21st April, COLOMBO. UNICEF/WHO/WFP/FAO call for ALL involved in the response to COVID-19 pandemic to protect, promote, and support the feeding and care of infants and young children and their caregivers. This is critical to support child survival, growth and development and to prevent malnutrition, illness and death.
This joint statement has been issued to help secure immediate, coordinated, multi-sectoral action on infant and young child feeding (IYCF) in line with adopted IYCF guidance in the context of the COVID-19 pandemic response.
Children from birth up to two years are particularly vulnerable to malnutrition, illness and death. Globally recommended IYCF practices protect the health and wellbeing of children and are especially relevant in emergencies. Recommended practices are:
Early initiation of breastfeeding (putting baby to the breast within 1 hour of birth);
Exclusive breastfeeding for the first 6 months (no food or liquid other than breastmilk, not even water unless medically indicated);
Introduction of age-appropriate, safe and nutritionally adequate complementary feeding from 6 months of age; and
Continued breastfeeding for 2 years and beyond.
In the context of the COVID-19 pandemic, the recommended IYCF practices should be protected, promoted and supported while applying appropriate respiratory hygiene during feeding, care, and contact with the infant and the young child in line with the IYCF in the context of COVID-19 brief.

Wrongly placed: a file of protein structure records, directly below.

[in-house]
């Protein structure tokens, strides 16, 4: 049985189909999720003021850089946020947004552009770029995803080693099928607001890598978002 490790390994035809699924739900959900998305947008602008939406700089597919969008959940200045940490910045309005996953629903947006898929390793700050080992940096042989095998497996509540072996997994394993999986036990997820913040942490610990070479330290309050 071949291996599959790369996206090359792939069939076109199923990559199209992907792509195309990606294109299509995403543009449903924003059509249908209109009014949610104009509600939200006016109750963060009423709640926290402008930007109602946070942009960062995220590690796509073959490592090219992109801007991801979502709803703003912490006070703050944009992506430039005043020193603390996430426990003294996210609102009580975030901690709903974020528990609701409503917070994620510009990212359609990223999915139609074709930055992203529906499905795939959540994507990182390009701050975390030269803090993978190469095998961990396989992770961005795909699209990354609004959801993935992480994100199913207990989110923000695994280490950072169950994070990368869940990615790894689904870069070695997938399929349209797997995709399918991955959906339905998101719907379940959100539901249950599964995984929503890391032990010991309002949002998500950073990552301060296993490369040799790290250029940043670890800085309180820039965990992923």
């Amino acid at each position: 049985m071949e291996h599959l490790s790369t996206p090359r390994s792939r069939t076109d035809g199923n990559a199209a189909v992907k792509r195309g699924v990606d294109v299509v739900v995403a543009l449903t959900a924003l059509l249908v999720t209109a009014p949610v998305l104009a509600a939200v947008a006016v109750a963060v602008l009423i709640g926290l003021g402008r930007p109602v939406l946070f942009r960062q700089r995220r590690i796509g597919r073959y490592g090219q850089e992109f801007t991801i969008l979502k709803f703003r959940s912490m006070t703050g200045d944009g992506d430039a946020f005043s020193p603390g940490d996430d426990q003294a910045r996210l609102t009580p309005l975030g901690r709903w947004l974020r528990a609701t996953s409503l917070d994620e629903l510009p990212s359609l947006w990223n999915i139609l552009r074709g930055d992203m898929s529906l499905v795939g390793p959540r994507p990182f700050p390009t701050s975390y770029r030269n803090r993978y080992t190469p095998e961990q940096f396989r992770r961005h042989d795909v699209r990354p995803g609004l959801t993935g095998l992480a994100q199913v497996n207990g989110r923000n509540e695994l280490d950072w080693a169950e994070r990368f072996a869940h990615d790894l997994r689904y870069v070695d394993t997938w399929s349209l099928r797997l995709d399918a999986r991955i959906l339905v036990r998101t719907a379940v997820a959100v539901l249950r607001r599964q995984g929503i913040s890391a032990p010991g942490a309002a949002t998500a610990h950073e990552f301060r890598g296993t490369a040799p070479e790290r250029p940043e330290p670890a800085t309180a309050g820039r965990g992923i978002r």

Calls of interest
In line with the Infant and Young Child Feeding in the Context of COVID-19 Brief, and in consideration of the above, we signatories of this statement call on all the relevant agencies to ensure support to programmes, plans and initiatives aimed at protecting, promoting and supporting recommended IYCF practices:
Prioritise and identify the needs of pregnant and lactating women early on and provide adequate protection and support in line with recommended feeding practices for IYCF in the context of the COVID-19 pandemic. Ensure that infants born to mothers with suspected or confirmed COVID-19 are provided with access to health care services and are supported in early initiation of breastfeeding, including early skin-to-skin contact, and to exclusively breastfeed, while applying the necessary hygiene precautions and ensure measures are taken in order to avoid practices that separate babies and mothers or disrupt breastfeeding. Therefore, standard infant feeding guidelines should be followed with appropriate respiratory hygiene during feeding. i.e.
Always wash hands with soap and water before and after contact with the infant.
Routinely clean surfaces, which the mother has been in contact with, using soap and water.
If the mother has respiratory symptoms, use of a face mask when caring for the infant is recommended, if available.
Maintain physical distancing with other people and avoid touching eyes, nose and mouth.
Ensure the availability and continuity of nutritious, fresh food and essential staples at affordable prices for children, women, and families. Where there are identified shortfalls in local access and availability of foods, facilitate access to age-appropriate and safe, complementary foods. Families should receive support on what, when and how to feed young children at home to enable them in maintaining a healthy diet together with intake of safe and palatable drinking water for their young children.